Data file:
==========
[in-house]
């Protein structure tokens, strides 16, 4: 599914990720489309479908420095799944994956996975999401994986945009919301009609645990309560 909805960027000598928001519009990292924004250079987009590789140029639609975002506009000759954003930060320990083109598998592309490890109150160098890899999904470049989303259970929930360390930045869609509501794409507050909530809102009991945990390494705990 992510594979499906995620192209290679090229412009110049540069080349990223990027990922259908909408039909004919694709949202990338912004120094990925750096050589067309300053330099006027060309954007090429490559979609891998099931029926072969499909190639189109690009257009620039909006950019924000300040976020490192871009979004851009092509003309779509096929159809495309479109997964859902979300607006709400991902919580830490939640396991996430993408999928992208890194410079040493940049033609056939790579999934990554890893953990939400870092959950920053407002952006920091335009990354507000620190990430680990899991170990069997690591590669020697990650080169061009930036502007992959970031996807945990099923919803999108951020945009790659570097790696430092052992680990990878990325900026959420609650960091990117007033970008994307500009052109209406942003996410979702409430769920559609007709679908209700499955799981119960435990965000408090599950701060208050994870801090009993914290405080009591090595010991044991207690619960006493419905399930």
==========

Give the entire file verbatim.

[in-house]
């Protein structure tokens, strides 16, 4: 599914990720489309479908420095799944994956996975999401994986945009919301009609645990309560 909805960027000598928001519009990292924004250079987009590789140029639609975002506009000759954003930060320990083109598998592309490890109150160098890899999904470049989303259970929930360390930045869609509501794409507050909530809102009991945990390494705990 992510594979499906995620192209290679090229412009110049540069080349990223990027990922259908909408039909004919694709949202990338912004120094990925750096050589067309300053330099006027060309954007090429490559979609891998099931029926072969499909190639189109690009257009620039909006950019924000300040976020490192871009979004851009092509003309779509096929159809495309479109997964859902979300607006709400991902919580830490939640396991996430993408999928992208890194410079040493940049033609056939790579999934990554890893953990939400870092959950920053407002952006920091335009990354507000620190990430680990899991170990069997690591590669020697990650080169061009930036502007992959970031996807945990099923919803999108951020945009790659570097790696430092052992680990990878990325900026959420609650960091990117007033970008994307500009052109209406942003996410979702409430769920559609007709679908209700499955799981119960435990965000408090599950701060208050994870801090009993914290405080009591090595010991044991207690619960006493419905399930």